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For the Greater Good (of the University)

Ball State University is using eminent domain to expand its boundaries.

By T. Norman Van Cott

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September 23, 2012

My university, Ball State University (BSU) in Muncie, Indiana, wants to build a $25 million hotel, conference center, restaurant, dormitory complex. The proposed building site includes university-adjacent property that houses a privately owned printing/copying/apartment enterprise. The owner of that business has refused the university’s cash offers. So in early September the university’s board of trustees approved exercising eminent domain power to seize it. In other words, BSU is going to ask a court (that is, the government) to force the owner to give up the site of his business (which is actually owned by a trust) without compensation that he considers acceptable, the rationale being that it will all be for the “greater good.”       

BSU, a public university, is not the first university to invoke eminent domain, nor will it be the last. Two years ago, Columbia University prevailed in what had been a long eminent domain struggle when the Supreme Court refused to hear the affected property owners’ appeal. 

The BSU eminent domain saga has disturbing parallels with the account of “Naboth’s Vineyard” in the Bible (1 Kings 21). Naboth lived in Israel during the reign of Ahab and Jezebel, king and queen of Israel. Naboth owned a vineyard that Ahab coveted. It was a good vineyard, but more importantly it was close to the king’s palace. So the king offered to trade one of his other vineyards for Naboth’s.  “No deal,” said Naboth. The king next offered to buy Naboth’s vineyard for a price Ahab deemed fair. Naboth turned down this offer also.     

The refusals distressed Ahab. So much so that he was bedridden and unable to eat. Enter the infamous Jezebel, who after upbraiding her husband for being spineless, told him not to worry. She would get the vineyard for him. Acting in the name of Ahab, Jezebel convened a kangaroo court, where Naboth was falsely accused and convicted, after which he was stoned to death. Ahab got the vineyard. 

Was Ahab and Jezebel’s seizure of the vineyard legal? Well, if you’re the king and queen, you get to write the laws.  So, yes, it was legal. What about calling it legalized theft?  That Ahab and Jezebel each suffered a gruesome death introduces a measure of justice, but the vineyard was never restored to Naboth’s heirs.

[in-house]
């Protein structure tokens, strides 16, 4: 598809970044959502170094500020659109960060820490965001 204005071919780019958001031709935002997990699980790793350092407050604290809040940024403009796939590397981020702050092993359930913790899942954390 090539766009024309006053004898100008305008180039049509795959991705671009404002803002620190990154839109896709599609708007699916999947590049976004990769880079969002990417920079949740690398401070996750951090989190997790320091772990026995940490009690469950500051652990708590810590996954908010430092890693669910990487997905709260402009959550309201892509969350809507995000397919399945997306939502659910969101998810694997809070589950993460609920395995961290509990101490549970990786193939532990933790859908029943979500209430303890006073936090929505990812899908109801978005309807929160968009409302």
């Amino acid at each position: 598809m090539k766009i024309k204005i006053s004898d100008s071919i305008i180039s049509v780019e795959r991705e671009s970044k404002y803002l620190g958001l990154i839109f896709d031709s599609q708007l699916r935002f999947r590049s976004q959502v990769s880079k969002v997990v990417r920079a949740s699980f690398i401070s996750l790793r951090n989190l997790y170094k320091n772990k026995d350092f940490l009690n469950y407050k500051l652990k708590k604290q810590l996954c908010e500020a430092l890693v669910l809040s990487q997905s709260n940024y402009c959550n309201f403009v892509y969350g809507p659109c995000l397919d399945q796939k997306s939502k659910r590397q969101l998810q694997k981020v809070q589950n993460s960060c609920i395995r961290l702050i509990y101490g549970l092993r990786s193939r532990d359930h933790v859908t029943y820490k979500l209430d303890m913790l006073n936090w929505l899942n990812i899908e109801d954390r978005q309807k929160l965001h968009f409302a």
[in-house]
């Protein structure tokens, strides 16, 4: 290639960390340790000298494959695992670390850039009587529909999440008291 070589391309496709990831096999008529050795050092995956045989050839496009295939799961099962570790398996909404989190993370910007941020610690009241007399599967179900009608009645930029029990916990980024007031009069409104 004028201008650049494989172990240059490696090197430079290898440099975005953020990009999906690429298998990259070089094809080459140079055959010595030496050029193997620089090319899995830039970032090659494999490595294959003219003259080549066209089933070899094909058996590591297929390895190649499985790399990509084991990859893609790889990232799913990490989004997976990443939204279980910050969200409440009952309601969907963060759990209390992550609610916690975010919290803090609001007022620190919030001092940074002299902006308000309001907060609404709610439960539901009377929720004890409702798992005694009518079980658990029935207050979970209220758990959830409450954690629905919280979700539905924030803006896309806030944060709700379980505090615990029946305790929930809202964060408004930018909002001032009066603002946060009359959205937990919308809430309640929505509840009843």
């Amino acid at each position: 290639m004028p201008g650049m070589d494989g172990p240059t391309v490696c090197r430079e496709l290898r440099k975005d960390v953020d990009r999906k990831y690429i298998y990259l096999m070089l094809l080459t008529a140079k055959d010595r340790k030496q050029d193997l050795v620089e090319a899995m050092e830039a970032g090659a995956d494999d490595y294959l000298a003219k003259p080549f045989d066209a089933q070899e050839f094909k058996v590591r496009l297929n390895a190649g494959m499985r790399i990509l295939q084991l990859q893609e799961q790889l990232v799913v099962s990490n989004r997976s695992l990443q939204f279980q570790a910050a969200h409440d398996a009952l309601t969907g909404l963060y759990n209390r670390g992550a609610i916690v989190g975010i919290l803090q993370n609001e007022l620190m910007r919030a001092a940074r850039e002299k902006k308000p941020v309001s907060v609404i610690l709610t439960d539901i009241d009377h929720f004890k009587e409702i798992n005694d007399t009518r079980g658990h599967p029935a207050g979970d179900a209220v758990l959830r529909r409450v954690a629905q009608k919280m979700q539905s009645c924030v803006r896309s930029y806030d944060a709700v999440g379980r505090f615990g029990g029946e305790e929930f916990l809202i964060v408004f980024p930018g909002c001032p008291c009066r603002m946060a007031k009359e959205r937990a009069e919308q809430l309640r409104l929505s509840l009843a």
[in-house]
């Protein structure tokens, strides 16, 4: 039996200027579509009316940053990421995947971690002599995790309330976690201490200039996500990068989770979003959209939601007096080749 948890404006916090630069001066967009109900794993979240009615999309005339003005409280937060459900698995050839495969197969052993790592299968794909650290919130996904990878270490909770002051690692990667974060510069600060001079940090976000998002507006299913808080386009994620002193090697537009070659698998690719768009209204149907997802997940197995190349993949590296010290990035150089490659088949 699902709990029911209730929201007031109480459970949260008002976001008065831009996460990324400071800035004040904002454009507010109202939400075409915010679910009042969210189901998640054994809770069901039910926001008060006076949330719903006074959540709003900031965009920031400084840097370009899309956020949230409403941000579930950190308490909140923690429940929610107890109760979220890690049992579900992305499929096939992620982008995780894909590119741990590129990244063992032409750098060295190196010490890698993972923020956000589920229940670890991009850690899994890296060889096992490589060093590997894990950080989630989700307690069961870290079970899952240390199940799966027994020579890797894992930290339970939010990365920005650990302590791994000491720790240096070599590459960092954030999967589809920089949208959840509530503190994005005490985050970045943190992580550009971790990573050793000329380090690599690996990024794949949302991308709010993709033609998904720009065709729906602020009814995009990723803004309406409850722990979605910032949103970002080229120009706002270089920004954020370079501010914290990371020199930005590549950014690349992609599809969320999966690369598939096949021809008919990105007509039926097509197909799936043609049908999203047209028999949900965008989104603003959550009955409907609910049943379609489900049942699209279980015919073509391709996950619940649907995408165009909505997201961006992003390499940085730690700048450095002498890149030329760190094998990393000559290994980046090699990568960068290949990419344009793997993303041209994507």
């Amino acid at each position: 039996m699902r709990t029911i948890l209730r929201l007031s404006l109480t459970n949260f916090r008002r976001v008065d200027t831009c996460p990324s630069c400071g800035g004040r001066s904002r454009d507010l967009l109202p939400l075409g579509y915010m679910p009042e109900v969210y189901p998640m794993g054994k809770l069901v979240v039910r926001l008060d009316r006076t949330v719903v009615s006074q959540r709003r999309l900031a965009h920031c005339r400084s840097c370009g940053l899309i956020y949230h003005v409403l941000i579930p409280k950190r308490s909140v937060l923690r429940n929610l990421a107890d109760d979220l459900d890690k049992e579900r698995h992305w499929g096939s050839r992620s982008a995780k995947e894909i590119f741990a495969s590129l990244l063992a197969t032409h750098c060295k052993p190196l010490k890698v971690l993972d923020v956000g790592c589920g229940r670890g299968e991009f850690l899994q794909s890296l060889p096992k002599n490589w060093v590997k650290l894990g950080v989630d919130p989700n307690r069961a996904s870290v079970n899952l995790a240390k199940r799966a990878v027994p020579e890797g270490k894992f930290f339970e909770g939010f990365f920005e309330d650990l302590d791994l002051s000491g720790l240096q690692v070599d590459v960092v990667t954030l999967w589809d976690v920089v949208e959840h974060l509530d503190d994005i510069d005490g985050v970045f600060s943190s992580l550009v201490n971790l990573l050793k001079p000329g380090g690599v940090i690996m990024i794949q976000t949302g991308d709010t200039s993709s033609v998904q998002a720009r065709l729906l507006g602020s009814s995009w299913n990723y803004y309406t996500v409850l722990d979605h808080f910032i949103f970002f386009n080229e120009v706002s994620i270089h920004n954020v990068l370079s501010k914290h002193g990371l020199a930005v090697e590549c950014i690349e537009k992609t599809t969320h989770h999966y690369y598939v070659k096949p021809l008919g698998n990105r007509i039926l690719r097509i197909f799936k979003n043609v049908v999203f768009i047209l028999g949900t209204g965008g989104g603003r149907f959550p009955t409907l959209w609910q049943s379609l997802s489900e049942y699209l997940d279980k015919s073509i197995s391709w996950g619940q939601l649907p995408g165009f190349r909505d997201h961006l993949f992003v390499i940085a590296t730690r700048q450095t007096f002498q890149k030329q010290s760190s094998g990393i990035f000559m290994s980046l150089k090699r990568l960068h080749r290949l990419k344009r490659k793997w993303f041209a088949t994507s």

Mr. Hiatt, the Muncie businessman whose , is obviously the counterpart to Naboth in the Ball State saga.  I’m not holding my breath waiting for BSU administrators to declare “I’m the Ahab” or “I’m the Jezebel.” Not surprising.  Neither Ahab nor Jezebel enjoys much positive name recognition despite the passage of more than 2,500 years. Some might think BSU’s board of trustees is collectively playing the Ahab/Jezebel roles. Not likely.  Boards of trustees everywhere are regarded as little more than rubber stamps for university administrators. It’s more likely that board members are like the flatterers who surrounded Ahab and Jezebel.    

While BSU’s board members may be rubber stamps, that doesn’t stop them from saying downright silly things. For example, following BSU’s eminent domain approval, one board member was quoted as saying, “…I see this as an economic engine that will drive revitalization” in the university neighborhood. But since when did confiscating private property encourage others to sink capital in adjoining (yet-to-be-confiscated?) property? Wealth confiscation is not a prescription for wealth growth. Never has been, never will be. Maybe that’s why two of the Ten Commandments forbid stealing and coveting (commandments 8 and 10).     

A variant of this trustee’s nonsense is that Ball State’s expenditure of $25 million on the venture will have “multiplier” effects on the surrounding community’s income. The idea is that as the carpenters, plumbers, and everyone else involved in the project are paid for their efforts, they will spend it and thereby generate income for those from whom they are buying. The process supposedly  repeats and repeats, so that income rises by more than $25 million. 

Advocates of public sector spending boondoggles often invoke this “multiplier” notion. Nevertheless, it’s bogus. The problem is that the $25 million does not materialize out of thin air. To return to biblical analogies, the $25 million doesn’t miraculously appear in the community like manna. It comes from somewhere else. There will be a reduction in spending somewhere else by $25 million, meaning the same multiplier process will be going in reverse somewhere else.   

Regardless of dollars and cents calculations, however, I submit that something else is more significant. The requirement that buyers and sellers obtain the consent of their counterparts is foundational to the freedoms we enjoy as Americans. This is especially true for so-called “little guys”—the Mr. Hiatts of communities across the nation. These are the people who are most susceptible to the encroachments of bullies acting under the aegis of government. We ignore the mutual consent requirement at great risk, and it doesn’t matter a whit if it’s the capped and gowned set doing the bullying.

 


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